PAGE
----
The American military arsenal is not inexhaustible. It has already been extremely strained to keep munitions and supplies flowing to Ukraine. Such is the strain, which has included pulling munitions from American depots in foreign countries, that a number of military analysts fear that the rate of depletion is endangering American military’s own military readiness. The Europeans have also proven unable to keep up with the military demands of the war. As Ben Wallace, the United Kingdom’s Secretary of State for Defense, put it when he denied sending more jets to Ukraine “he had a duty to ensure the UK and Nato had the aircraft needed for their own defence.” Despite this effort, the Russians are now acknowledged to be winning the munition manufacturing game. Predictions of the Russians running out of weapons and critical missile shortages have so far proven to be wrong. The alarming revelations of the depletion of the vaunted arsenal of democracy in the strongest of the world’s democracies should be cause for recalculation. The United States and its allies should pursue policies that encourage its manufacturing sector to become strong again and this will in turn allow for greater military munitions production.The sanctions regime against Russia has also failed to bankrupt or seriously impair Russia’s war making capabilities. The Russian economy has actually been projected by the IMF to grow slightly in 2023. Europe continues to buy energy from Russia albeit in a more expensive and indirect way. Russian-European Union bilateral trade increased by 30.1 percent in 2022 despite the sanctions with imports from Russia to the EU surging by 69.9 percent. Russia’s account surplus has swollen to a record of $227 billion. An article from the Wilson Center put it bluntly when it asked and answered the question “Is there any chance that Putin will run out of money for his war? Not in the near term.”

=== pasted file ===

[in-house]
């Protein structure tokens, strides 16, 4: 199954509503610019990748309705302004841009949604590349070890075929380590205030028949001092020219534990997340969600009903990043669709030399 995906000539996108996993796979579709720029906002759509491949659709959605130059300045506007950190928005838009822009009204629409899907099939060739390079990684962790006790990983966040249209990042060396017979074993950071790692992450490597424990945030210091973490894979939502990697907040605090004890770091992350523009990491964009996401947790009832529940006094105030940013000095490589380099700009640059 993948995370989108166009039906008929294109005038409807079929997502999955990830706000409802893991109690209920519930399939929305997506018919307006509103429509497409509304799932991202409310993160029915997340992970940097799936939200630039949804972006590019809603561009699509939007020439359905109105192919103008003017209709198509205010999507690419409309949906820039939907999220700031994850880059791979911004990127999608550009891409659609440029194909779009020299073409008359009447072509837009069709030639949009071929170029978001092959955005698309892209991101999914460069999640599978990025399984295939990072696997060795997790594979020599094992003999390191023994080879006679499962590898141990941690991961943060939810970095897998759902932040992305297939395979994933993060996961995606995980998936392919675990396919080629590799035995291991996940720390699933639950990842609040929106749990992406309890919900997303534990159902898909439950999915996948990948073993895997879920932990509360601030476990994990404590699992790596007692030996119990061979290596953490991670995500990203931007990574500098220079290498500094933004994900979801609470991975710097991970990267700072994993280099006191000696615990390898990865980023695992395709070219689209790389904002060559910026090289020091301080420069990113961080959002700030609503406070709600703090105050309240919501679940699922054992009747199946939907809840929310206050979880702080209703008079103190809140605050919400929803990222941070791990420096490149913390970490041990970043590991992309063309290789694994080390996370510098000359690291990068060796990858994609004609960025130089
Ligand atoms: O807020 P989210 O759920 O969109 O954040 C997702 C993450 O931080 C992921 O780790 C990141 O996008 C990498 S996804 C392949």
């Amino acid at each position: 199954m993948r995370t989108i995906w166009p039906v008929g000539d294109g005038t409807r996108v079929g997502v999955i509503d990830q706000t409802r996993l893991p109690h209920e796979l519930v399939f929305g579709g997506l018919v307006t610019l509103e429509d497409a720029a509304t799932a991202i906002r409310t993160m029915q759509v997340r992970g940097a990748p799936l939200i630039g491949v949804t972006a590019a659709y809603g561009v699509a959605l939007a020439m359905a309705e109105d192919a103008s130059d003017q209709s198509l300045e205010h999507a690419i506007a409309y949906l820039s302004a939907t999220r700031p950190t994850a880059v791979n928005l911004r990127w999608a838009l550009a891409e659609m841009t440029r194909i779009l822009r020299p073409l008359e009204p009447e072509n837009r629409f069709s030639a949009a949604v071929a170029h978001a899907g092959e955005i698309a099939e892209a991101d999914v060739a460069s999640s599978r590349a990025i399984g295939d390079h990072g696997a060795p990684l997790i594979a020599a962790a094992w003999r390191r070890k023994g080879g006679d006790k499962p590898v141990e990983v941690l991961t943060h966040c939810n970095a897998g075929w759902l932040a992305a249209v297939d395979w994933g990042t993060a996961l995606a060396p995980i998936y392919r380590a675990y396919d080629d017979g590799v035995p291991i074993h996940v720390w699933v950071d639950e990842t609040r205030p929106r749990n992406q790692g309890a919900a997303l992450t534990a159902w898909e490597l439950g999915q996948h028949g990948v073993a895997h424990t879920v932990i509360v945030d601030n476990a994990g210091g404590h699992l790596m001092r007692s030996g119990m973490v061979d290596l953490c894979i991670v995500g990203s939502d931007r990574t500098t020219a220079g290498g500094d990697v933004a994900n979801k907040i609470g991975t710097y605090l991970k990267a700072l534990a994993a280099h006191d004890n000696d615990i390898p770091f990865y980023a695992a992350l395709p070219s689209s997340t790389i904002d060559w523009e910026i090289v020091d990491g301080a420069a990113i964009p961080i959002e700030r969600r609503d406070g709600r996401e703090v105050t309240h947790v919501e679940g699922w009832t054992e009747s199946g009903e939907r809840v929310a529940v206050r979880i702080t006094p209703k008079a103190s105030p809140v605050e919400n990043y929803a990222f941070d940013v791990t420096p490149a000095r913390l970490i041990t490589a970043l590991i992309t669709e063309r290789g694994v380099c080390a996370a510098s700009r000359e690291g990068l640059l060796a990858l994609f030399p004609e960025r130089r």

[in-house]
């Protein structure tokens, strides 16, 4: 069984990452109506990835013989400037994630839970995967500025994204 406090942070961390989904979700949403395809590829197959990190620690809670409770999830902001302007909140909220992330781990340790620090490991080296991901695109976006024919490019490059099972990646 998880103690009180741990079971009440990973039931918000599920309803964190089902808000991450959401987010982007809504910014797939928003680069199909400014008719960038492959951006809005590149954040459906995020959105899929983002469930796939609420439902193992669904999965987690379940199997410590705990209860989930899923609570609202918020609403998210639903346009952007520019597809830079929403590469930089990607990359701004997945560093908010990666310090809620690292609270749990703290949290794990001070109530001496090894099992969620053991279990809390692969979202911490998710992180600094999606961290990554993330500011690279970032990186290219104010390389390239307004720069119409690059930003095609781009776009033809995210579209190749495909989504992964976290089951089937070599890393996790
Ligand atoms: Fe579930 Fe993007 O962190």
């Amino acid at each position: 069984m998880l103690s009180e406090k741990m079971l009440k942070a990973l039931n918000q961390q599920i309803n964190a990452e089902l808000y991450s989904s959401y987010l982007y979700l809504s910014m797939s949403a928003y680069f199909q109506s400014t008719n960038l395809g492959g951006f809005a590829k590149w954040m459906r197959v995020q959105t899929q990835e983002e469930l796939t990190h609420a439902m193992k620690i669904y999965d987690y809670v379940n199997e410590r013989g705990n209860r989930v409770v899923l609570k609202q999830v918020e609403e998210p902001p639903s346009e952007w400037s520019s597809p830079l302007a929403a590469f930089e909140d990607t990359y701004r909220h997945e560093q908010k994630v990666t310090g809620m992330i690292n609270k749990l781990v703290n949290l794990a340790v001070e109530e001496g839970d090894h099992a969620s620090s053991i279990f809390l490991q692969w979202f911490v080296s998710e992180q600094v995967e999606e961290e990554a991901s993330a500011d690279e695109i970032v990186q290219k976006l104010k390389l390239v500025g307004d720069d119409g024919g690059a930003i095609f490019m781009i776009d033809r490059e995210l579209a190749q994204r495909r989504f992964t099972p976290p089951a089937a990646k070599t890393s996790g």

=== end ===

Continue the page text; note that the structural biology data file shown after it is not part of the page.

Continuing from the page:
President Biden’s emotional appeal that Putin cannot stay as leader of Russia has similarly not bore fruit. The Russian leader continues to enjoy widespread popularity according to independent nongovernmental pollsters. In fact, Putin’s popularity has increased of Russia?") from 77 percent in September 2022 to over 80 percent in January 2023. In short, the chances for regime change in Russia look bleak. Even if this were a more achievable aim, as I mentioned in a previous article all this may do is bring in a more dangerous government than Putin’s. 

There are indications that the grueling war of attrition being waged in Ukraine is not going in Ukraine’s favor. An examination of Russian causality rates by independent sources like the BBC looking at open-source information could only confirm that 12,225 Russians were killed by January 23rd, 2023. While they mention that the real number could be 40 to 60 percent higher than their list of identifiable names this puts the total maximum estimates of those killed to between 17,115 to 19,560. As of February 13, the number of confirmed Russian war deaths by this study by BBC and Mediazone has increased to 14,093 (revising the potential maximum total deaths to be between about 19,730 to 22,549 deaths). Even among Western sources there has been a noticeable downward revision of Russian deaths from the Ukrainian claims of over 100,000 losses to between 40,000 to 60,000 deaths. As with most things concerning the fog of war, the information the public has is obscured. Nevertheless, the general thrust is that this is a war of attrition that favors the Russians in terms of men and material even with Ukraine receiving Western support.